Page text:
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Putting the client first is a winning formula

23 October 2018 Jonathan Faurie
Janet  Hugo

Janet Hugo

If South Africa is going to achieve the goals that government has set when it comes to financial inclusion, there needs to be an investment awakening in the local financial services industry. The role of the Certified Financial Planner (CFP) when it comes to this is very important.

It is important because not every person makes good financial decisions. FAnews spoke to the 2018 Financial Planning Institute of Southern Africa’s (FPI) Financial Planner of the Year – Janet Hugo – to find out a bit more about the mistakes that investors make and the critical role that CFPs will play in the future. 

Repeated mistakes

People make mistakes when it comes to financial decisions. This may be a result of poor advise from family members or that they simply do not understand the nuances that lay behind making a sound financial decision.

This is where the role of the CFP is most important. 

“Choosing the wrong investment for the wrong time frame is the biggest reason people are set up for failure,” says Hugo who is a Director at Stirling Private Clients, “Putting your child’s university fees, which are due next year, into a high risk (inflation + 7) investment is clearly wrong. A high-risk investment usually requires seven to ten years to deliver the expected returns. Equally wrong is placing all your retirement savings into money market account – which is a low risk account – especially when you have a 30-year investment horizon.” 

She adds that many clients choose investment strategies based on hope or fear, and these are the worst reasons to make investment decisions. Logic, facts and plans are important reasons to invest. 

The silent killer

There is no doubt that education is the major reason why certain South Africans do not invest. However, there is another reason why the public either doesn’t invest, or investments do not deliver the expected returns. 

Fees are the silent killers of the South African investment industry. Many industry experts have spoken extensively about this topic pointing out that there needs to be a radical return to the drawing board when it comes to this. 

“Fees can crush an investment plan. Recently, I have seen a low risk global investment plan targeting investment returns of 3%/y with fees to the advisor and platform of 2%/y. These kinds of investment plans are destined to fail,” said Hugo. 

In addition, Hugo adds that fees to exit an investment strategy are also ways that clients face significant punishment. 

Major profilers

In the past, clients sat down with CFPs and gauged the level of trust that they would give these key individuals at the discovery meeting (first meeting). Now, clients use technology to research CFPs to discovery who are the best in the industry. 

Do CFPs profile clients, or potential clients, in a similar way? 

“I find it important to understand my clients’ needs accurately and to identify whether our value proposition is going to satisfy those needs. An ideal client is one where we have identified that we are able to add value and continue to monitor and be a trusted adviser.  I would rather not try mould a someone into becoming an ideal client. In the beginning of a new client relationship our office makes a huge investment in the client during the set-up phase,” says Hugo. 

She adds that clients in South Africa have become very averse to paying fees, whereas in the UK, advisers typically charge for:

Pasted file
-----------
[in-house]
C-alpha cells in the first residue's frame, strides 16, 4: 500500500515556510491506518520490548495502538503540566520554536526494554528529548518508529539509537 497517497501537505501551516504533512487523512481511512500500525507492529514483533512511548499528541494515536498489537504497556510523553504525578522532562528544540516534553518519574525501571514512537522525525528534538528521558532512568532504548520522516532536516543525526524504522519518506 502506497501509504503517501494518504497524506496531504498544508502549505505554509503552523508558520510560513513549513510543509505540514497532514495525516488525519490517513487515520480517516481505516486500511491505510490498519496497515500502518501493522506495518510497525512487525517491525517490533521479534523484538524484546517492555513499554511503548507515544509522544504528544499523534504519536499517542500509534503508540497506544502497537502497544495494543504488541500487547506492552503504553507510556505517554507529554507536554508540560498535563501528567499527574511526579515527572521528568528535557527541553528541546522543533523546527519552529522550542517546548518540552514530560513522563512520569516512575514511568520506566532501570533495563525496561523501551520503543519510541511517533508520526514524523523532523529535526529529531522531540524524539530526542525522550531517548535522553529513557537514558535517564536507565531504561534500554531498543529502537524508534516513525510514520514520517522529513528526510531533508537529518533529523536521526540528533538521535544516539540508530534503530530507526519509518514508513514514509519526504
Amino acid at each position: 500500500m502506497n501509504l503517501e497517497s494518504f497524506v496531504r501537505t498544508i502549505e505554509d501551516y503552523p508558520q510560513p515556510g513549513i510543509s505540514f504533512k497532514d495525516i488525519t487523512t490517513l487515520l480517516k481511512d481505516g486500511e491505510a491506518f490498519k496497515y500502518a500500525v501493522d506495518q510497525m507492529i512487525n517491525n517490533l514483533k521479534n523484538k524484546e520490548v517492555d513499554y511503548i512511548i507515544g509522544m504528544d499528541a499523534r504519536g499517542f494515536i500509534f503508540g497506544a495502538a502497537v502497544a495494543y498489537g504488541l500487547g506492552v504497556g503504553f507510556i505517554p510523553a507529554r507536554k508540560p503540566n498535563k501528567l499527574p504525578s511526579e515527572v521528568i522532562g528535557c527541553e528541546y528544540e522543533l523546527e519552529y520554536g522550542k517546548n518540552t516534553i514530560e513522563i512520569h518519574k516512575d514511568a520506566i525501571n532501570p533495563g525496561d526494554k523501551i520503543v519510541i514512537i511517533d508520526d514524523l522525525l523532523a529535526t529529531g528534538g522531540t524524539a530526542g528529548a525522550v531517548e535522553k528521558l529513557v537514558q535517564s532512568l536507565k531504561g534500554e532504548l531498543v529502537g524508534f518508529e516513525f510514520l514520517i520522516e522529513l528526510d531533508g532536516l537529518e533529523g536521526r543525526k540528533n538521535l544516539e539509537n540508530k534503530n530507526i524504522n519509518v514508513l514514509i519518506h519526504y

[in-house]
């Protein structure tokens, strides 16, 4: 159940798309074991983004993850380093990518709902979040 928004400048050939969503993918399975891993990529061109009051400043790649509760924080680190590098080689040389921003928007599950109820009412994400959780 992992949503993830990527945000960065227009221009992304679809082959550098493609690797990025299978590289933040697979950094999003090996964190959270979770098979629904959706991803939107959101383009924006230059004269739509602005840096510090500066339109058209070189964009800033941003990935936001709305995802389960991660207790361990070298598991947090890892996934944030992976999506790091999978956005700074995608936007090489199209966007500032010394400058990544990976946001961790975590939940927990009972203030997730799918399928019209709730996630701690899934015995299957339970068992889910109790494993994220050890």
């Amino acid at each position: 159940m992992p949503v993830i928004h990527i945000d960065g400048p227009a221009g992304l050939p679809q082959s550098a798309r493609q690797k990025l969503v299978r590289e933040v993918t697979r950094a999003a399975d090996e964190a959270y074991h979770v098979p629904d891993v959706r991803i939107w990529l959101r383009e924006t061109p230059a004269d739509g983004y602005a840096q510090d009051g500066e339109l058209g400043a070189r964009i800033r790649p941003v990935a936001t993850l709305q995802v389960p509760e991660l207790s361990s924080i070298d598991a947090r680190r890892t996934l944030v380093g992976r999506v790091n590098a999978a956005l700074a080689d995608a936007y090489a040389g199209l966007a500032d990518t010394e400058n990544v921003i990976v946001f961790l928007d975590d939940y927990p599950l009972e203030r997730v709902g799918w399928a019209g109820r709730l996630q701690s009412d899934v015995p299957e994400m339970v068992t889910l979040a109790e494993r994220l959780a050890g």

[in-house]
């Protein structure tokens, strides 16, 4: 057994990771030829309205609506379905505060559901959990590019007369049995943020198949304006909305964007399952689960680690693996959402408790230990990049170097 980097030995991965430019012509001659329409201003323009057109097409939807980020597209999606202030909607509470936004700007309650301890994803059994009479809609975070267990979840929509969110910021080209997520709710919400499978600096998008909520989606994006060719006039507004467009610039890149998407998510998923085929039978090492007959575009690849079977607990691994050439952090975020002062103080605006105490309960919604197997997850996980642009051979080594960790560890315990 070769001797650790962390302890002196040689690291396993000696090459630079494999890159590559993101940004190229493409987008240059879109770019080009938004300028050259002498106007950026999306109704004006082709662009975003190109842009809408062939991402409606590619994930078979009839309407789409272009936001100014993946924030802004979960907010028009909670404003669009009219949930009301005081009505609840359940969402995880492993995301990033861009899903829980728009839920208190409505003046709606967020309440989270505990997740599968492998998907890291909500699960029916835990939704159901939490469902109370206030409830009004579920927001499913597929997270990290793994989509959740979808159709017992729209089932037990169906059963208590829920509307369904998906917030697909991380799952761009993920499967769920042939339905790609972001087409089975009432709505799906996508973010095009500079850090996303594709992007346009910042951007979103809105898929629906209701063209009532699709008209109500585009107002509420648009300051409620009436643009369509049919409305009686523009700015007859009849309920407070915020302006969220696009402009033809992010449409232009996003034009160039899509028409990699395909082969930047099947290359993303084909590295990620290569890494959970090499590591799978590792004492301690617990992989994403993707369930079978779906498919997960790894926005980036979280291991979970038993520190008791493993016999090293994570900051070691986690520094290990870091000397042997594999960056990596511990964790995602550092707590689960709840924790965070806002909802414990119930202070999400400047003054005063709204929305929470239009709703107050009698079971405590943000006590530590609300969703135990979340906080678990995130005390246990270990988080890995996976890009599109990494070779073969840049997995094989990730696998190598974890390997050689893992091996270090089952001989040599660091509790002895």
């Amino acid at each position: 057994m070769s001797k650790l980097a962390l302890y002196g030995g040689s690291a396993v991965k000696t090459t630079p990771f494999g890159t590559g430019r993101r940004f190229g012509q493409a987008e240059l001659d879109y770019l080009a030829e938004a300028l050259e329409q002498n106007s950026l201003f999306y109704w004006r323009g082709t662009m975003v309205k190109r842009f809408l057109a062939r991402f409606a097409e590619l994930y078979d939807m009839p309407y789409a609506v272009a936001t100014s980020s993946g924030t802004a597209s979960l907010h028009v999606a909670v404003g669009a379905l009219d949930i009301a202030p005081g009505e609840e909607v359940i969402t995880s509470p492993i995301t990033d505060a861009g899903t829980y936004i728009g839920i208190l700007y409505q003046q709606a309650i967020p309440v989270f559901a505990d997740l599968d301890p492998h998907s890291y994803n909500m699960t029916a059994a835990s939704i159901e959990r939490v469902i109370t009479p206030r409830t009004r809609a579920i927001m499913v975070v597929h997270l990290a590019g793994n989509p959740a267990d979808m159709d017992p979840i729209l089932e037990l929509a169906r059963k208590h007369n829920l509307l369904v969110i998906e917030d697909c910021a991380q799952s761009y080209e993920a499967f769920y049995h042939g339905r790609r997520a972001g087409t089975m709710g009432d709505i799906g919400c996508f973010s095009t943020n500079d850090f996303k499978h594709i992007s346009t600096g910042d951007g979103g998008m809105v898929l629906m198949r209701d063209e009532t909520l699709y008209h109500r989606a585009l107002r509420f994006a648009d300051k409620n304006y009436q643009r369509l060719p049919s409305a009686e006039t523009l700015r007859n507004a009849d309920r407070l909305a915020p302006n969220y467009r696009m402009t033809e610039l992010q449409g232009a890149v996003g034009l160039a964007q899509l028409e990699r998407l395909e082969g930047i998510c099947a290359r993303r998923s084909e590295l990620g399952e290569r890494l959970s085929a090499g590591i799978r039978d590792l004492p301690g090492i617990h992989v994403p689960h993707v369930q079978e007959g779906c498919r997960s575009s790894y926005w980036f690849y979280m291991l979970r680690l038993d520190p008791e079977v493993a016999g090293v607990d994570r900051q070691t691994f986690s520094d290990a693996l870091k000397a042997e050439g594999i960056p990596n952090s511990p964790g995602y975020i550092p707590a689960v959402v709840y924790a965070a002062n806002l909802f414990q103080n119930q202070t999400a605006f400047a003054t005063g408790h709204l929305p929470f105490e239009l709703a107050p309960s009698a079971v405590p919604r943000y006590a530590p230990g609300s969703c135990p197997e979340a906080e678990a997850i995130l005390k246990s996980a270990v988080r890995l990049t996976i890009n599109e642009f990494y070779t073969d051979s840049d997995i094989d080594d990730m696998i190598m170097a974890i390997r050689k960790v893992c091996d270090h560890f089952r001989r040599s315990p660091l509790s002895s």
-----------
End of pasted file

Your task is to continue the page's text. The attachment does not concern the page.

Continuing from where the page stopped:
• a plan (between £200 - £4000);
  • implementation of the plan (up to 3%); and
  • monitoring of investments (up to 1%).

The difference between the South African and UK mindset is something that needs to be considered. 

“There is a growing awareness in our industry that understanding behavioural finance and communicating correctly are necessary skills to build client trust and better outcomes for clients,” says Hugo. 

Greater understanding

We have already established that communication is important when it comes to interacting with clients. 

How far should this go? While government wants to encourage financial literacy, surely, we do not need to be transformed into a nation where every citizen is an investment guru. Do clients need to be educated on every single aspect of the investment industry? 

Hugo points out that it is important for clients to understand a company’s investment philosophy. “Clients prefer to be educated. I believe that a great deal of my fee is earned by interpreting financial planning into the fabric of my clients lives in a language that they can relate to. Predominately, that includes tax planning, estate planning, risk management and investment planning. Stirling Private Clients believes in a risk adjusted, cashflow matched investment strategy that has a clearly defined investment philosophy. When clients understand the basics of this philosophy, and that they pay us to monitor the investments according to the philosophy, they value the peace of mind that they are paying for,” says Hugo. 

She adds that while winning the Financial Planner of the Year Award is a great honour and privilege, she did not do anything differently. She said that she had not adjusted her practice to meet the requirements to be considered for the award. She feels that this approach is what gave her the peace of mind that she was serving her clients in the best way possible. 

Editor’s Thoughts:
The role of CFPs will become very important in the future, particularly if the country makes headway in meeting governments financial inclusion targets. Please comment below, interact with us on Twitter at @fanews_online or email me your thoughts


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